|Maggid ben Yoseif / Jerusalem Torah Voice in Exile|
|March 20, 2007 / 30 Adar 5767 |
About Maggid ben Yoseif
Maggid ben Yoseif is a retired career daily newspaper editor turned theologian, spiritual seeker and Torah teacher. He is an independent and self-supported Native American minister and intertribal elder associated with untribed Apache Sundance warriors and is past-Ambassador-at-large for the Central Band of the Cherokee (2010-2011).
He began his career as a sportswriter at the Houma Daily Courier (Houma, La.) and while completing journalism school at Louisiana State, for the Baton Rouge Morning Advocate. He moved on to covering urban affairs for the Vicksburg Evening Post (Vicksburg, Ms.), ran the state desk and assisted the city desk at the Monroe News-Star World (Monroe, La.), and became managing editor and executive editor of the Daily Iberian (New Iberia, La.). For editions published during his tenure as executive editor at the Iberian, the 15,000 circulation daily was brought from obscurity and named the best small daily under 40,000 circulation in the State of Louisiana by the Louisiana Press Association. This was in head-to-head competition with larger dailies with more resources owned by the New York Times Co., and Gannett.
In 1982, while editor at the Iberian he had an experience with the Light of God that he said, "scared the bee-Jeezuz out of me and about nine reporters and section editors who witnessed it," and led to his attending seminary.
He completed all but the required systematic theology courses at the ORU Graduate School of Theology in Tulsa, OK., -- forbidden by the same Light to take those courses -- and then moved to the Middle East in 1987.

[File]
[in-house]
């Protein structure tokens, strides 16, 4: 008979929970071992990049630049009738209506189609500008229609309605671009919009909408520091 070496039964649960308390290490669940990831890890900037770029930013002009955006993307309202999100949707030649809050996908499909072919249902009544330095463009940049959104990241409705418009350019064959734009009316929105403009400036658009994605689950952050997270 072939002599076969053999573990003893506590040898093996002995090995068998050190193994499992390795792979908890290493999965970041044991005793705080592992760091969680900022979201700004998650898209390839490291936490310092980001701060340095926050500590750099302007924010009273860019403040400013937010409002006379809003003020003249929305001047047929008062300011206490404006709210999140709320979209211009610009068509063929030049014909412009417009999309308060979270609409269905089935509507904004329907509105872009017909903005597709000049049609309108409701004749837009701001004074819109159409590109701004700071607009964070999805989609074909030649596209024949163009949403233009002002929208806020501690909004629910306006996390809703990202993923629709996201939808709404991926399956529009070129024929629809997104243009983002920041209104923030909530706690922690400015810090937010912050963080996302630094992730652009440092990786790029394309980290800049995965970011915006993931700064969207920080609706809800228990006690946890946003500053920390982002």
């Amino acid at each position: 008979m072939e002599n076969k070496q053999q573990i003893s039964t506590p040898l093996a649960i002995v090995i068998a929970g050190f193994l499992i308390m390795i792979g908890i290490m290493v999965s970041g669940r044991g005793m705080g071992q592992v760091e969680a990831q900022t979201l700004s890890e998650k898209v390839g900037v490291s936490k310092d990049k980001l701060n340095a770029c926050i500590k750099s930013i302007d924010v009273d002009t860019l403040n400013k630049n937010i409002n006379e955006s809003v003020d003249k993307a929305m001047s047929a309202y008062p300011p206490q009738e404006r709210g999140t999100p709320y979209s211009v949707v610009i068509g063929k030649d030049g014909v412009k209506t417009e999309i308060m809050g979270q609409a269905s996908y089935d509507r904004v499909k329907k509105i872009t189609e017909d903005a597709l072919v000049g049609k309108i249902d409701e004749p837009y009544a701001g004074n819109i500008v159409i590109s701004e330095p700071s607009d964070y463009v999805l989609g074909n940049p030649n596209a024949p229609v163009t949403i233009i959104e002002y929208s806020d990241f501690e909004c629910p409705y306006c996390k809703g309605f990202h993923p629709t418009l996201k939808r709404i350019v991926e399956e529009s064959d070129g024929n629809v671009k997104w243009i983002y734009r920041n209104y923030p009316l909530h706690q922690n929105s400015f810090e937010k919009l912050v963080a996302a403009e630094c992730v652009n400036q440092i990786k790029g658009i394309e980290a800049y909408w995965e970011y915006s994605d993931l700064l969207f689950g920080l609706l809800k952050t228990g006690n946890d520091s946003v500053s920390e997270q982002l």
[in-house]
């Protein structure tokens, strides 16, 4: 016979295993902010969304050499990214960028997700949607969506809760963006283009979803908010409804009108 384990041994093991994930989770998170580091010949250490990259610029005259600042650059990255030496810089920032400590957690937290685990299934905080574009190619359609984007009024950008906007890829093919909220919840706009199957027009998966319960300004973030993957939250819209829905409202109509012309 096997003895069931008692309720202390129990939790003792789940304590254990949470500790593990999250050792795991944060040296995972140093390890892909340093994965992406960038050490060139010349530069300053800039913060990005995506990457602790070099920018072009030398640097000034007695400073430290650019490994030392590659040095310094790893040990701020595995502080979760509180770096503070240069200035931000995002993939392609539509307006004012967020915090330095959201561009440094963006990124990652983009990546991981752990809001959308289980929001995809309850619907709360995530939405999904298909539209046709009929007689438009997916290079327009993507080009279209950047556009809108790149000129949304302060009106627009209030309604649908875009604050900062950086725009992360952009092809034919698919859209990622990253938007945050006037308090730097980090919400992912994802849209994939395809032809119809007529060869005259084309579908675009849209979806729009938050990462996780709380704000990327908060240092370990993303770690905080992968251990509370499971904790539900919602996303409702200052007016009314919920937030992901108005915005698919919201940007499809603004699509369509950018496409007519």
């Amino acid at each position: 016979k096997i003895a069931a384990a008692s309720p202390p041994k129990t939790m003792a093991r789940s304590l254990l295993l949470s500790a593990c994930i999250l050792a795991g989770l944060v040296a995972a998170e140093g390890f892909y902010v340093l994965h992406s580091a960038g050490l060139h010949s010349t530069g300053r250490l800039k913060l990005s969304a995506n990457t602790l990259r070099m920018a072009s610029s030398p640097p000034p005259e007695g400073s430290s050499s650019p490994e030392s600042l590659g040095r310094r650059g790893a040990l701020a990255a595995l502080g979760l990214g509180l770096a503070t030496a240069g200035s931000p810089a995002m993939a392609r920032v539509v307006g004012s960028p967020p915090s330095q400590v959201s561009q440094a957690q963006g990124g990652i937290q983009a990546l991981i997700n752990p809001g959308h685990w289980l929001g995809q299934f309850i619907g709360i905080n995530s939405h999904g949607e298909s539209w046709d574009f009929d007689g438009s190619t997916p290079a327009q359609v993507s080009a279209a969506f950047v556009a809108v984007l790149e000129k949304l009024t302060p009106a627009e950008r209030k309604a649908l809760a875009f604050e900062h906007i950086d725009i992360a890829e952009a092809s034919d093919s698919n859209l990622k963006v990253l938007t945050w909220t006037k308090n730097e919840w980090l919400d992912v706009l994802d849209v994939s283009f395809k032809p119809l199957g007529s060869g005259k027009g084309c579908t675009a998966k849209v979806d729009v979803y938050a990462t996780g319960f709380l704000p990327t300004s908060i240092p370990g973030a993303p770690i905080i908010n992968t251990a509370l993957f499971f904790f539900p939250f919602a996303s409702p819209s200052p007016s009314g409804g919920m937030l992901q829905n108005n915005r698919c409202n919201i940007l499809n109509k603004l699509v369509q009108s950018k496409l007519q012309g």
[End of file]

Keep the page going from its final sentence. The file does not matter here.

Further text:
Israeli news media
Over a 14-year period, he worked six years full-time in the Israeli news media in Jerusalem and the then-Israeli-administered West Bank of the Hashemite Kingdom of Jordan (biblically Judea-Samaria). He was the chief news writer and features producer for Middle East Television, headquartered in Marjahoun, S. Lebanon, covering Iraqi President Saddam Hussein's efforts to rebuild ancient Babylon, the last year of the Iraq-Iran Persian Gulf War, the cease fire that united Shi'a and Sunni against America and the Israeli-Lebanon conflict. When METV's English news, which had been named the most comprehensive and unbiased media outlet in the entire Middle East, was suddenly discontinued by owner Pat Robertson and the staff fired, he was hired the same day his job ended by The Jerusalem Post.
At the Post, he was a pagination design editor, assistant special sections editor, relief religion writer and columnist. A column he published in the Post entitled, "The Speech Nobody Heard in Madrid," attracted him to the attention of several Jerusalem rabbis who allowed him to study Torah and Halachah as a non-Jew in their houses of study. Earlier, while at METV, he had studied Koran with a Moslem imam in Beit Phage as a condition of living in the all-Moslem East Jerusalem village. His ministry there was to simply tell the Palestinian population that God was "bringing home the children of Israel to reunite with the children of Judah."
Return of the House of Joseph